Terrorism & Religion – Drawing the Fine Line

Let’s start with the basics. If you’re sick and tired of hearing everyone going over the moon, trying to prove their point of “Terrorism having no religious affiliation,” you should read this. It’s okay for you to go ahead and wrap your opinion around the stereotypical, but before that, you should read this article and think to yourself, if you’re putting yourself in a position you don’t want to be.

Terrorism – Definition

The best part yet – is that terrorism has no primary definition. There are many definitions in the basket of definitions for terrorism compiled by the United Nations, NGOs, IGOs, countries and ironically, “terrorists” themselves. Let’s take two definitions to understand how exactly terrorism could be of any religious affiliation.

“Terrorism attacks the values that lie at the heart of the Charter of the United Nations: respect for human rights; respect for rule of law; rules of war that protects civilians; tolerance among people’s and nations; and the peaceful resolution of conflict.” (UN, 2015)

“Terrorism flourishes in environments of despair, humiliation, poverty, political oppression, extremism and human rights abuse; it also flourishes in context of regional conflict and foreign occupation; and it profits from the weak state capacity to maintain law and order.” (UN, 2015)

Right and yes, none of the definitions categorize terrorism as a part of a particular “religion” in any way. That is the right thing – because none of the religions primarily encourage terrorism or activities of human destruction at all. It is the human perspective you interpret your religion, that makes you a terrorist individually and just because you’re a terrorist yourself, doesn’t make your whole race terrorists or even linked to your terrorist activities.

Still not satisfied? Of course not. Let’s take a look at some of the examples.

Terrorism Around the World

In Sri Lanka, we encountered a 30 year civil war – which was escaladed as a result of an ethnic conflict. The “terrorist” organization that operated within the country called themselves the Liberal Tigers of Tamil Eelam. (LTTE) If you believe that terrorism has a religion, here it represents a nationality – Tamil. So if you’re a firm believer that terrorism has some sort of representation to religion or in this case, nationality – all Tamils are terrorists.

Recently, Buddhist extremists in Myanmar and Sri Lanka opposed the expanding human numbers of Muslim nationalities and participated in inappropriate actions which could be categorized under “political oppression, extremism” and in some cases, definitely “human rights abuse”. So according to the theory of “Terrorism has some sort of representation of a religion,” it is clearly Buddhism. So all Buddhists are terrorists.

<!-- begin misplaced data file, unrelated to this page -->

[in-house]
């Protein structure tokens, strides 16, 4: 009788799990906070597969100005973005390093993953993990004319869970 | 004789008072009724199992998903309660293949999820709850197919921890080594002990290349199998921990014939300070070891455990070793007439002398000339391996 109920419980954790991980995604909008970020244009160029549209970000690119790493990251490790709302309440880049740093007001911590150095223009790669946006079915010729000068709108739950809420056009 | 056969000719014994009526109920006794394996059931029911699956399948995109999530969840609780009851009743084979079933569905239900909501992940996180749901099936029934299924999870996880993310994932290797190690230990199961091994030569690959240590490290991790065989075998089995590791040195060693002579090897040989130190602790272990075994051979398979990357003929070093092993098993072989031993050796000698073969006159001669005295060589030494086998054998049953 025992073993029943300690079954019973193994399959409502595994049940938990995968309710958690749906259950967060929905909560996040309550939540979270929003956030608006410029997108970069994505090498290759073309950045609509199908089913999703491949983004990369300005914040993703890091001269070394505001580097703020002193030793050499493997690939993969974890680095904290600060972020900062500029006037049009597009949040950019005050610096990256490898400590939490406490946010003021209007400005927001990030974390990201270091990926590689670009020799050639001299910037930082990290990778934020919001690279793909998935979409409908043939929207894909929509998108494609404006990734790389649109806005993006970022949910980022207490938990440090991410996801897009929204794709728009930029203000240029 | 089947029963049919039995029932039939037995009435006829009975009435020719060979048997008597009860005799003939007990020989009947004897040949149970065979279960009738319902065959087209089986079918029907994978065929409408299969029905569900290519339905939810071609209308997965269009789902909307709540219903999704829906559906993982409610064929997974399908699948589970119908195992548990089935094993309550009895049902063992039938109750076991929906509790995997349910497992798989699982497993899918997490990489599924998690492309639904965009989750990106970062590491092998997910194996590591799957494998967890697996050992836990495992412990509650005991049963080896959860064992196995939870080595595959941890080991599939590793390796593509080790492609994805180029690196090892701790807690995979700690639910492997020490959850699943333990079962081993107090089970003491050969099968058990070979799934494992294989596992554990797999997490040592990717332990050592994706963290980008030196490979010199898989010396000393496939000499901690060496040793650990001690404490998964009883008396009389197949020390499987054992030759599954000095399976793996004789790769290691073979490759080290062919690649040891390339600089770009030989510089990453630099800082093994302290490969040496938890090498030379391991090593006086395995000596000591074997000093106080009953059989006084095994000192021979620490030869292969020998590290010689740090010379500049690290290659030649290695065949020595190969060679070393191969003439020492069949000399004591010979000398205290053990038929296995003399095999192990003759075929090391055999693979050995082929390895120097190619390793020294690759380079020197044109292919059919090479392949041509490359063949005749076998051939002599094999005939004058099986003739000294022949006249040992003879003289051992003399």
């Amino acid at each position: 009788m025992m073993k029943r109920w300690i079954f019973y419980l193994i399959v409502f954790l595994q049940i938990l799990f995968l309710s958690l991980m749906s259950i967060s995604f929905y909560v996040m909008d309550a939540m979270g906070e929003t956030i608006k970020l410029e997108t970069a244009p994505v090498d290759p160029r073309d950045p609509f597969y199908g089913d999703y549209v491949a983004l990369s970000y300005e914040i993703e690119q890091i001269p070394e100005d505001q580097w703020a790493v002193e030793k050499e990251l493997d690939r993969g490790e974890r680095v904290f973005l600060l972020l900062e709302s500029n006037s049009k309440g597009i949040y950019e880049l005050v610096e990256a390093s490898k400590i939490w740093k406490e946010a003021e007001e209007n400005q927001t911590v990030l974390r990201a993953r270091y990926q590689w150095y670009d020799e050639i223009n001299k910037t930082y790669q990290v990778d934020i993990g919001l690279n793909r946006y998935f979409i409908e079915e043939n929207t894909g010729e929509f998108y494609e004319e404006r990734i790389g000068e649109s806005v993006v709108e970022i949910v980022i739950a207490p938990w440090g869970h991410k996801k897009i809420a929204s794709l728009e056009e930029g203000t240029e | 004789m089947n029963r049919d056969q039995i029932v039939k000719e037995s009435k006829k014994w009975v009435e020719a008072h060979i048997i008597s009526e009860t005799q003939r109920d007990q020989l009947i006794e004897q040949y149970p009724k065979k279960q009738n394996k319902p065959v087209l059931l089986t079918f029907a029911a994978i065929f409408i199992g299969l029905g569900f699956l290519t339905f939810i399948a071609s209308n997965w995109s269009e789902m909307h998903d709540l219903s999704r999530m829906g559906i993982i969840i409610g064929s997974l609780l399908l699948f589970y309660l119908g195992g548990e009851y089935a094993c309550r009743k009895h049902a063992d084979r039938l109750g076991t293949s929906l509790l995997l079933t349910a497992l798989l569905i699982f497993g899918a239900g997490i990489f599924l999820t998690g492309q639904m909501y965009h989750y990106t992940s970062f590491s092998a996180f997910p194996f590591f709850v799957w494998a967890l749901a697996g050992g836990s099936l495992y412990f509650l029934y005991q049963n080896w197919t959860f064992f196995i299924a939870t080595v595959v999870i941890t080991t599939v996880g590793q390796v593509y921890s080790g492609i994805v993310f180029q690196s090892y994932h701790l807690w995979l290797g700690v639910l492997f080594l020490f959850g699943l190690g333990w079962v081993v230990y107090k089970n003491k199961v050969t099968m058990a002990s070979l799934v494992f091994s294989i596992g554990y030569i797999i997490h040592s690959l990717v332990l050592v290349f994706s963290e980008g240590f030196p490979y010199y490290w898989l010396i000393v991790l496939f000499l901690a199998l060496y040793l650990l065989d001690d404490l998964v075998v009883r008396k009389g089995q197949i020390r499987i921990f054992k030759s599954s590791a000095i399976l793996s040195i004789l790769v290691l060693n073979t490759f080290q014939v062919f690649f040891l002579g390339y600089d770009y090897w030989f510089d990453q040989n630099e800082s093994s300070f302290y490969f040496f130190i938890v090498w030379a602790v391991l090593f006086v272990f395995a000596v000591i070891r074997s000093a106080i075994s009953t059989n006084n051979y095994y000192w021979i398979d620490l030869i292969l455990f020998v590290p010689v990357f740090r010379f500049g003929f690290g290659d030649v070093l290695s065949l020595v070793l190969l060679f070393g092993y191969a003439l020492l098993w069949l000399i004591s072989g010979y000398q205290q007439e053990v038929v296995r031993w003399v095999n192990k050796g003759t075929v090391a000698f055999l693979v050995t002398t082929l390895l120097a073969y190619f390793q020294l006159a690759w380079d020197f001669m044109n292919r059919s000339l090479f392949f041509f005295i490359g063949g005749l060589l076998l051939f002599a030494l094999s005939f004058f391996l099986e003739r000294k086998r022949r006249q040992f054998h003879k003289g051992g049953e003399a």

Of course – needless to say, you already think all Muslims are terrorists. So let’s not talk about it.

Remember the World War I, World War II and the Cold War where military powers went to war for political interests and conflicts of interests that they couldn’t resolve over a table? The mass destructions in Japan and genocide that took place clearly checked all the boxes of “terrorism” definitions that I have included in this article. So, if you belong to any of the countries that took a side in war and armed conflict, who killed civilians, you just called yourself a terrorist.

But how about Atheists – People who don’t believe in a religion? Can they be exempted from terrorism because they don’t belong to a religion? Let’s take time to think about all the state-less children who fled from the hands of poverty. If they take arms and take part in mass destruction, according to your narrow-minded opinion, they will not be called terrorists because they have no religion and are state-less.

What is the Difference?

Education. The gap of education is the primary difference of understanding real terrorists. As I said before in the article, none of the religions expose or encourage terrorist activities. If they do so, it is because the religious scripts have gone through years of transformation and human influence which then, interprets their aggressive culture and opinion. If they do so, that is human made – a religion is not to be blamed.

Extremism is a choice that is made by a handful of people. I am a Buddhist and I don’t hate the existence of Muslims. I have friends who are Muslims who don’t carry a suicide belt whenever they walk around. I know Christians who are not a part of the KKK Clan and I know Tamils who never supported separation in Sri Lanka. Terrorism could be born due to unlawful actions, demeaning of human rights and values of a minority culture or even for reasons of economic stabilization – if there is no war, there is no market for weapon manufacturers. Terrorism is fear and anger that is brought to the table by people and they themselves are responsible for it. Just like I am not responsible for activities of Buddhist extremists, all Tamils are not responsible for terrorism in Sri Lanka, not all Russians are responsible for countless illegal foreign occupation, not all Americans are responsible for bombings in Japan and Iraq attacks, not all human beings are responsible for poverty and natural disasters – not all Muslims are responsible for activities of Islamic extremists. Religion is only their political shield.